Lens: Panasonic Lumix G 20mm
So I’m not entirely sure where I took this. All I remember was that it an overpass somewhere near Jardin des Champs-Élysées, one of the parks near, well, the Champs-Élysées.
So it turns out that the Paris metro rail system is a whole lot older than I thought, at nearly 120 years old. Who would have thought that the technology was there to start such a project in 1896? There were also multiple private companies competing over the years, which has led to multiple “ghost stations” that have since been shut down when the entire system eventually got consolidated. Fascinating, huh? Either way, I’m glad that they kept a lot of the old signage, which gives the whole place an amazing atmosphere.
Before I forget, happy new year to everyone for 5 days ago. Hopefully you’ve all recovered somewhat. I figured I’d ring in the new year with a classy photo, and we all know that black and white = instant class 😀
All kidding aside, I’m a little annoyed at that blasted window frame in the background, but oh well.
I actually really enjoy taking photos of architecture and playing around with strong lines. Unfortunately I live in Brisbane, where interesting buildings aren’t nearly as prevalent as I would like. I suppose that it just means I have to be a little more creative in finding interesting perspectives of the structures around me.
So if you’re around Brisbane and you see a weirdo looking up a lot, that might be me.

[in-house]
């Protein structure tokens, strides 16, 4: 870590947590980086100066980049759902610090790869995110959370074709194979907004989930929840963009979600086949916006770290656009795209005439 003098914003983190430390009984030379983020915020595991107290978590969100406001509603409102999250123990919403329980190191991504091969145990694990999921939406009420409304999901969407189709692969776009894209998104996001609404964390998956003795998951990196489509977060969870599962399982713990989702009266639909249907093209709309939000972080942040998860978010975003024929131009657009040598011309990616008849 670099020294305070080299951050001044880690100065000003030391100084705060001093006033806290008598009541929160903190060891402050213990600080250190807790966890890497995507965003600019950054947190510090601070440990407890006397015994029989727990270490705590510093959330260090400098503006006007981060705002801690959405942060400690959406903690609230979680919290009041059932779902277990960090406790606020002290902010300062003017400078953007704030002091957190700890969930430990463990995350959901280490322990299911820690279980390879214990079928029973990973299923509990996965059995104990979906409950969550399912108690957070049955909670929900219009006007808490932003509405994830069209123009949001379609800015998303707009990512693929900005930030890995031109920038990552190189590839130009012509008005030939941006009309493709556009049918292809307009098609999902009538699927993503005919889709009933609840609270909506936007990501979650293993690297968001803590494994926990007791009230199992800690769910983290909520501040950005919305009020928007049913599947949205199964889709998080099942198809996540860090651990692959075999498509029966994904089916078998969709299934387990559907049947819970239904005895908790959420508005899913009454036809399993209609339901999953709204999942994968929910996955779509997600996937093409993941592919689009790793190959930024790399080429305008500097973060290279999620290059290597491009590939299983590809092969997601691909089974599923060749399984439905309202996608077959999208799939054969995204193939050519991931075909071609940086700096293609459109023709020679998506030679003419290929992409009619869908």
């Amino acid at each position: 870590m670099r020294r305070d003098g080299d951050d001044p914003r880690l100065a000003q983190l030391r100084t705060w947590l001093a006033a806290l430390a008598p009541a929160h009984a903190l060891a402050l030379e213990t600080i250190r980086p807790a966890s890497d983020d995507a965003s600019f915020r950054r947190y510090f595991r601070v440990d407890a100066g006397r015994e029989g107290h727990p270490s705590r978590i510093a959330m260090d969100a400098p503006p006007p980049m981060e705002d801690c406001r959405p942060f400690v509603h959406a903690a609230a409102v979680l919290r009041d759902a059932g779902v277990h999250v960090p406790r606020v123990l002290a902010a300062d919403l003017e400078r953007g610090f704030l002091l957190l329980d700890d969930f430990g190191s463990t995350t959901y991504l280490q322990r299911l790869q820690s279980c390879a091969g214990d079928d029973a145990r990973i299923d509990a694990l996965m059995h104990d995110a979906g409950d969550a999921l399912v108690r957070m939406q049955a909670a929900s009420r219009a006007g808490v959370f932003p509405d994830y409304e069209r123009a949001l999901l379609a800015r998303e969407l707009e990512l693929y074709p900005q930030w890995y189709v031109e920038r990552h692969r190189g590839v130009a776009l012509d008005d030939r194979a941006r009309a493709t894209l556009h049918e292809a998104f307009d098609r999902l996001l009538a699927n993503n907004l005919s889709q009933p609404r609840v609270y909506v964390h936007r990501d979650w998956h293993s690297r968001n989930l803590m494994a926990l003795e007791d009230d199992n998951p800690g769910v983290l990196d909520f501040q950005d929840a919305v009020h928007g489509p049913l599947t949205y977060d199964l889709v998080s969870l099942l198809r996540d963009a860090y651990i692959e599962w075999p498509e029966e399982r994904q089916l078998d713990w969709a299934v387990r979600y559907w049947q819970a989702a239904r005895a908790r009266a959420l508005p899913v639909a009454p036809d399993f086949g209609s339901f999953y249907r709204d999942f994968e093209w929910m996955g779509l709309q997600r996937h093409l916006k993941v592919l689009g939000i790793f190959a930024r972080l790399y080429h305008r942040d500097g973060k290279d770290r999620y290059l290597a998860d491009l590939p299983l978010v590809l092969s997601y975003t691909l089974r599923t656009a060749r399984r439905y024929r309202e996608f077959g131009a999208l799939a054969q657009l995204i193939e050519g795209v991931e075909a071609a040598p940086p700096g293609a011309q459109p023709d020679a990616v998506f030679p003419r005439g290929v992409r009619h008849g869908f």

Olympus M. Zuiko 45mm f/1.8
When I go out to take photos, one of my goals is to try and frame up a picture that I think tells a good story. This is one of the rare few that I feel could be telling one of several stories, depending on how you look at it.
Did someone simply want to ride their bike to the beach? Perhaps it’s someone who is training for a triathlon, and decided to ride to the beach for a good swim? How long has the bike been there? Is it abandoned? Or maybe the owner simply couldn’t find a decent bike rack anywhere else except for this sign.
I took this on campus a little while ago and I’m really happy with the way it turned out. It really just evokes memories of all the time I left for home in the late afternoon, lazily walking through the limestone corridors with the fading light streaming through the gaps in the pillars and the ceiling lights starting to switch on all around me.
(Photo Challenge: Texture)
I know that, as kids, we’re always told to look both ways before we cross a road, but this is the first time I’ve had the road itself tell me how to cross it. It’s incredible, excessive and amazing all at the same time. I mean, what do we do when we get to every other road crossing? I guess we all just flap around looking lost and not knowing what to do because the road doesn’t have printed instructions.
On a side (and completely pedantic) note, I disagree with the order in which to look – I’m interpreting these instructions as telling me to look left, then look right. I live in Australia and we drive on the left side of the road here, so I think it makes sense to look to my right first (for oncoming cars in the lane closest to me), then look to the left. And then I usually look to the right again.
Maybe it’s just me.